April 4, 2013 · 10:08 am
A stony hillside is awash in a sea of color. Swatches of yellow, purple, and pink nearly obscure the barren slope, which (other than the flowers) is striking because of how little grows there. This is a serpentine outcrop, and the harsh chemistry of this rock prevents all but a few hardy and specially adapted species from growing.
One lovely serpentine-dominated outcrop is perched atop Mt. Tamalpais near the Rock Springs parking area, and is in full and glorious bloom right now. I’ll write about each of the different species over the next few days–but the above slideshow celebrates the panorama.
Amazingly, there are even more surprises waiting on the stony hillside. Later in the season other flowers, including buckwheat, Mt. Tamalpais jewelflower and yellow mariposa lily, will appear. But for now there is no sign of them.
June 30, 2012 · 6:42 pm
Growing across a rocky bed of serpentine is a field of low white flowers. Look close, and you see that the leaves and stems are sticky and thick with white hairs. Nestled among the hairs are little dark dots that are actually glands. This is what makes it sticky – and also the source of the name, Calycadenia multiglandulosa.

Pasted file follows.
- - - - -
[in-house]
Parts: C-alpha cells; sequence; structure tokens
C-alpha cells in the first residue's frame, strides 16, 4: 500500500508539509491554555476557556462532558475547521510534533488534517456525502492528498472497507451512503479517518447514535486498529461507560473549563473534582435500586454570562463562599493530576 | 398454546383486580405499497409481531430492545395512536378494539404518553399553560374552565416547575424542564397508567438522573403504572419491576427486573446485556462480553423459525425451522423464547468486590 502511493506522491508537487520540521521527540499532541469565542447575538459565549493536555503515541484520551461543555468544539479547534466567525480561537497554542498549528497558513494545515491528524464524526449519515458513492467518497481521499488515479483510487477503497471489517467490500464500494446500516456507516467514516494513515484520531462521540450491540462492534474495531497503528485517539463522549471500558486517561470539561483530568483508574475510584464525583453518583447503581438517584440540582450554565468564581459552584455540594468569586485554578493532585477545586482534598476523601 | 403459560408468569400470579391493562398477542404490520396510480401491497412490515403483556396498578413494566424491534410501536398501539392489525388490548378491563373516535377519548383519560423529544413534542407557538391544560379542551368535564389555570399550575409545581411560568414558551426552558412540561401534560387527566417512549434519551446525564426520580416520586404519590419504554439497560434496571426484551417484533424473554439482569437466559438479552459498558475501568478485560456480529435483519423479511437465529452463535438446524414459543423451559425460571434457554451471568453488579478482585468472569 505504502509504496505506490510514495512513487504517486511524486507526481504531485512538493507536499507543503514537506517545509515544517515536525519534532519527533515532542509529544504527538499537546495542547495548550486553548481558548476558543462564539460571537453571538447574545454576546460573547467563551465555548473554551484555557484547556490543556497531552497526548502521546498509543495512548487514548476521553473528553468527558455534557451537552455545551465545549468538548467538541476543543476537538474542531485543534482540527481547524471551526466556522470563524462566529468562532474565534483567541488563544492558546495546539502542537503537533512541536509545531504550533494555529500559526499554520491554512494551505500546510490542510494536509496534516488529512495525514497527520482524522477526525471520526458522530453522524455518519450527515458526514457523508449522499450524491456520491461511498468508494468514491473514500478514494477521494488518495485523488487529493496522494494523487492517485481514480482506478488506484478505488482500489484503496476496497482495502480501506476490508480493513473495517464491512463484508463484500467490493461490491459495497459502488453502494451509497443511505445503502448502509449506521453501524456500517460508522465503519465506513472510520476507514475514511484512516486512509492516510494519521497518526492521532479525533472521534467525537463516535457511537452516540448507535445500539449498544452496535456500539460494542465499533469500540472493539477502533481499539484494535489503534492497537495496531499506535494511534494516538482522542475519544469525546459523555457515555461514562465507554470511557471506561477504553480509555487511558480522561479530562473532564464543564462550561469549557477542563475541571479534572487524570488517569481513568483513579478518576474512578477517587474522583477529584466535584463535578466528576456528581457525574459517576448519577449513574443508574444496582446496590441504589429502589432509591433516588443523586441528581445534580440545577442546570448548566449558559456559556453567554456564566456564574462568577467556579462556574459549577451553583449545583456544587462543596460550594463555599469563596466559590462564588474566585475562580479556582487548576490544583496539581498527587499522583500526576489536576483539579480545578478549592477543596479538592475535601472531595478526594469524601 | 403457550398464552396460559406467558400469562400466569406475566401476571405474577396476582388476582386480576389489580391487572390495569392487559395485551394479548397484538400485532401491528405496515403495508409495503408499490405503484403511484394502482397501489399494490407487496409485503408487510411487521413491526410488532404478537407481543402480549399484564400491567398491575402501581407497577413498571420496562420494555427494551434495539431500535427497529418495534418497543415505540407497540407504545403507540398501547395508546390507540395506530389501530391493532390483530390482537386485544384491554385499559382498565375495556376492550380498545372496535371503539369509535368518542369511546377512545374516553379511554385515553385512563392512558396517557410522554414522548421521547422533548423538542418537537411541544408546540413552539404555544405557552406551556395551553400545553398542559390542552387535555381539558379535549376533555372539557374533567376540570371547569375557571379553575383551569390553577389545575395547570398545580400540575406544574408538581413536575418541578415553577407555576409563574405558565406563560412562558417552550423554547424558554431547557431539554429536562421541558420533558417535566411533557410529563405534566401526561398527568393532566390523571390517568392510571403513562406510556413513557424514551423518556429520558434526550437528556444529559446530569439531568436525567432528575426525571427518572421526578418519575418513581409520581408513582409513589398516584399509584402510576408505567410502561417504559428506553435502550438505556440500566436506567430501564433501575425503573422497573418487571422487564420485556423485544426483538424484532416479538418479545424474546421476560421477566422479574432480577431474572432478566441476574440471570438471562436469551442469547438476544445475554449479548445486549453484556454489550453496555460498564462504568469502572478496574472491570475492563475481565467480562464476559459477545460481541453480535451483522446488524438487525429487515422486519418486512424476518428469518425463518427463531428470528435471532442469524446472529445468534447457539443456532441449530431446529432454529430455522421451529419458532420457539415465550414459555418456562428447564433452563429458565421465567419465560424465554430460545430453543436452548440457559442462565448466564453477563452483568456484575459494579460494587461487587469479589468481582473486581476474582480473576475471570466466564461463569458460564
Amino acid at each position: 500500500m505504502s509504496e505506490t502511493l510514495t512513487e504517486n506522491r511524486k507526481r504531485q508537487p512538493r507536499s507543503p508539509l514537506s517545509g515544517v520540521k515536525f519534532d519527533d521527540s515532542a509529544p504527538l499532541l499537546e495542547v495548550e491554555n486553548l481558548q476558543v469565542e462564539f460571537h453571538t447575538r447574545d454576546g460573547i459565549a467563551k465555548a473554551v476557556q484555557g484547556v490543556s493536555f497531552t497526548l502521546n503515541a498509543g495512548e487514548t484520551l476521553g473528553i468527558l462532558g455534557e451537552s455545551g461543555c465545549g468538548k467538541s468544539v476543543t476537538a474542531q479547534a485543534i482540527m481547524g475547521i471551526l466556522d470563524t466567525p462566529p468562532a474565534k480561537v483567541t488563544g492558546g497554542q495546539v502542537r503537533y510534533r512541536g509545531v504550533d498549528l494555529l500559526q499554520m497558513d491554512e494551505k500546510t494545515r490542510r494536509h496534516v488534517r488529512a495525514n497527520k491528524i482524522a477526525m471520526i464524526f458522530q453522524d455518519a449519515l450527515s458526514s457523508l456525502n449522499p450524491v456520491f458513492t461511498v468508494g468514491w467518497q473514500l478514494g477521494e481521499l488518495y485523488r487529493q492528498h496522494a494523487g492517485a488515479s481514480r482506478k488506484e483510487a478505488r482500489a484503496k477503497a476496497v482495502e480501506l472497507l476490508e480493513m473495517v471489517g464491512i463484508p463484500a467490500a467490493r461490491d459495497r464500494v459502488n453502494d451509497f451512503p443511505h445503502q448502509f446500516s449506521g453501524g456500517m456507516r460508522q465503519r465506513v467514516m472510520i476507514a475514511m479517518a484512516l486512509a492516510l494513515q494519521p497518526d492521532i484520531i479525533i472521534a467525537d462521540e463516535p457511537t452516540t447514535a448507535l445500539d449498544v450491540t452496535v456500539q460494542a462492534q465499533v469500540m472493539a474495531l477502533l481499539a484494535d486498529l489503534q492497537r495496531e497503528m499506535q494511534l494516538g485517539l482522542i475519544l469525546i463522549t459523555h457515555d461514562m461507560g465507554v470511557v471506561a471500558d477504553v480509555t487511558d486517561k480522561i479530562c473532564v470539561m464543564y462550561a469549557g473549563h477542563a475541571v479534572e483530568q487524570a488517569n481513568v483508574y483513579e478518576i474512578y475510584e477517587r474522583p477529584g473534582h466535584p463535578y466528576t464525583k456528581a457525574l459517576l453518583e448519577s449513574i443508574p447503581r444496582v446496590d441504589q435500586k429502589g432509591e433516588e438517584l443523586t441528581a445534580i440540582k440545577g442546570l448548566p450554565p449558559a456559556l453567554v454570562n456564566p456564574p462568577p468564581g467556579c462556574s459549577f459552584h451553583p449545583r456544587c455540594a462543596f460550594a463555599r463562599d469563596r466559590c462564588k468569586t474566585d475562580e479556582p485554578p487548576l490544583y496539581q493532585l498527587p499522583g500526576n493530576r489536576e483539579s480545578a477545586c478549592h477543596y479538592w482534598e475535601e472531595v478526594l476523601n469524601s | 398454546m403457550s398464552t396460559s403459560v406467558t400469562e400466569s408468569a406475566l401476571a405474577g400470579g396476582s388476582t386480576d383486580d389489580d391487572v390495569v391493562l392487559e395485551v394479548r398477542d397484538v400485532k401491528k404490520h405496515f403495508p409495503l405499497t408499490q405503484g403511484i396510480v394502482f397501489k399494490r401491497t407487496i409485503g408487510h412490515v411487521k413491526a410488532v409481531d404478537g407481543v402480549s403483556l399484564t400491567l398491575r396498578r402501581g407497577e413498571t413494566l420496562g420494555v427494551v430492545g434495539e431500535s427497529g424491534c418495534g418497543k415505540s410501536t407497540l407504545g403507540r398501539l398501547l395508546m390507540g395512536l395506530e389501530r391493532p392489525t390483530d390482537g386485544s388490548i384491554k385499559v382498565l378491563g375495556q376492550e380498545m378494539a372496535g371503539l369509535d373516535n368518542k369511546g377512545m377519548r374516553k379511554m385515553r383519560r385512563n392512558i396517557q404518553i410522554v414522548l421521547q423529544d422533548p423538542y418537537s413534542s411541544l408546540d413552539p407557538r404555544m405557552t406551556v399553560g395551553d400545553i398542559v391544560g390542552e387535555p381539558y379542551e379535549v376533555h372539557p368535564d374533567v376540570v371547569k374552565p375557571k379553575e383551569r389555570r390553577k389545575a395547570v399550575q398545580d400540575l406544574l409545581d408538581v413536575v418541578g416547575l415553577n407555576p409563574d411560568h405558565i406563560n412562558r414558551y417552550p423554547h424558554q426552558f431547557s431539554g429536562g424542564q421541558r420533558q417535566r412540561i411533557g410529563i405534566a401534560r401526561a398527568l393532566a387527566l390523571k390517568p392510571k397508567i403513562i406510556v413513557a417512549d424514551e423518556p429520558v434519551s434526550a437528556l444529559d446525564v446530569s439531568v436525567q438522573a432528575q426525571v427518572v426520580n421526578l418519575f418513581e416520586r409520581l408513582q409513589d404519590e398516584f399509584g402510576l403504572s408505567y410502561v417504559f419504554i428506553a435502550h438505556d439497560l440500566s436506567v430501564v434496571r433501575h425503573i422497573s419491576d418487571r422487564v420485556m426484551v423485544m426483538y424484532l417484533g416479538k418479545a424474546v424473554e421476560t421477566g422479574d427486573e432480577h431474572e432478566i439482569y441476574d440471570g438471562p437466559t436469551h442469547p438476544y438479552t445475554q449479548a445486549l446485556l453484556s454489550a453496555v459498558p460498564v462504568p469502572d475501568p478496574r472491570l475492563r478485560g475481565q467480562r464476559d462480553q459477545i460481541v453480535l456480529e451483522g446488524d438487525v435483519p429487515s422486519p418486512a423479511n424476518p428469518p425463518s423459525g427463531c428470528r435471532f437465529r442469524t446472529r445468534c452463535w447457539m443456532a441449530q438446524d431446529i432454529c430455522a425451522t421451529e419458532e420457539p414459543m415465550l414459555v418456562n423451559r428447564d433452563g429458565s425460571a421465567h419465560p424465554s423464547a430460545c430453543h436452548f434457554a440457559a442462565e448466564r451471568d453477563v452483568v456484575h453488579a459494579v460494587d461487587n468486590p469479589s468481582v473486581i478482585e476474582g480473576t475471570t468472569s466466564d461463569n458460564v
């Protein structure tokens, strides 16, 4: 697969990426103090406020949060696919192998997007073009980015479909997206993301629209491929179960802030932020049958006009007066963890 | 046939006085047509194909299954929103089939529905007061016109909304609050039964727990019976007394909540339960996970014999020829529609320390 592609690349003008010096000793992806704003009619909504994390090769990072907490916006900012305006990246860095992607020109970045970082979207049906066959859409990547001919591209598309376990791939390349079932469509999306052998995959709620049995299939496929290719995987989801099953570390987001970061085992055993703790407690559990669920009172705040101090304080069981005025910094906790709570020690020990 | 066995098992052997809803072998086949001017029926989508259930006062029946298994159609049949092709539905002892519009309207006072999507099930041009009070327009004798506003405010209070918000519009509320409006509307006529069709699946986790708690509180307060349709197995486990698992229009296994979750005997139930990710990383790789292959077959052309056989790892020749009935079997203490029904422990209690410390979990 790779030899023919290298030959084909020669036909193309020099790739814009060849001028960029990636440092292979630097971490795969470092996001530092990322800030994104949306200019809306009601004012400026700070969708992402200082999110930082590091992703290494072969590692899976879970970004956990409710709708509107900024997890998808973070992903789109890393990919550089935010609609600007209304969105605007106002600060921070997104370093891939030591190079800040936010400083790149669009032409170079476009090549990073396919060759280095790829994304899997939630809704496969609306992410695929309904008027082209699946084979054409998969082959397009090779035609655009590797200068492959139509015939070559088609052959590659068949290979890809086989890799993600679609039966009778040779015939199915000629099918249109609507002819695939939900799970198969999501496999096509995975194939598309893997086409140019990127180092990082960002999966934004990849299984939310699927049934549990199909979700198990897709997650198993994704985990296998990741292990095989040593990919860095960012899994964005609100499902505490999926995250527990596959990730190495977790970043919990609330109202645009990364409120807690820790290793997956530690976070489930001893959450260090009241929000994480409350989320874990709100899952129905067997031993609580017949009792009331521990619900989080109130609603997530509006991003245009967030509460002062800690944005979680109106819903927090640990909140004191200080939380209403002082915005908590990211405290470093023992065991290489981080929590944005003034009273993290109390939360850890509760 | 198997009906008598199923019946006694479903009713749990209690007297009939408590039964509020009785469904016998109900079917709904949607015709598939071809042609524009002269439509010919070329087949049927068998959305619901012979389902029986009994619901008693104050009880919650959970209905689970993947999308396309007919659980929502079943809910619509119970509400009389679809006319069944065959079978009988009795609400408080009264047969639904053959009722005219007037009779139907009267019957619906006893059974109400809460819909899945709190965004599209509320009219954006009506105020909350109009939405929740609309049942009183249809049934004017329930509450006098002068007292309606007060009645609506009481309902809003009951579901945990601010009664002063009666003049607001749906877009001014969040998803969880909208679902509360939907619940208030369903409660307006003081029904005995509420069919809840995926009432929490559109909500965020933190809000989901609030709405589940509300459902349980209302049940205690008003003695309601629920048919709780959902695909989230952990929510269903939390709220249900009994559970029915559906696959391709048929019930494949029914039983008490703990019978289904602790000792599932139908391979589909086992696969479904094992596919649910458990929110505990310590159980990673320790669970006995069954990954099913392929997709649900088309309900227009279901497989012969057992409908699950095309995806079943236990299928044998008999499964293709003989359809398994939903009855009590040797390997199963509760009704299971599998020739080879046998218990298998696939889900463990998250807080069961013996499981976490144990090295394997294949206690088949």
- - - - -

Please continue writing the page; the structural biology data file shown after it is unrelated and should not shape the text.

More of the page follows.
You’ll usually see this little plant on serpentine, and only in California.
April 27, 2012 · 12:55 pm
The views are amazing on this high rocky ridge, and so are the plants. Dense stands of chaparral suddenly open onto stony serpentine outcrops supporting those hardy plants that can survive on such nutrient-poor soils. Right now ceanothus and manzanita are in bloom, and there are scattered meadows filled with wildflowers – goldfields, poppies, lupine, falselupine, and many more.
Get to Pine Mountain by driving up Bolinas-Fairfax road. The ridge runs northwest from a big turnout – you can walk all the way in to the San Geronimo Valley from here, on a wonderful network of trails and through a lovely rare forest of dwarfed Sargent cypress. There are no roads or houses in this area, and so as you walk often all you see is a tangle of forested ridges and valleys. And when you turn around and head home, you get sweeping views of the bay, the Richmond bridge, and Mt. Tam!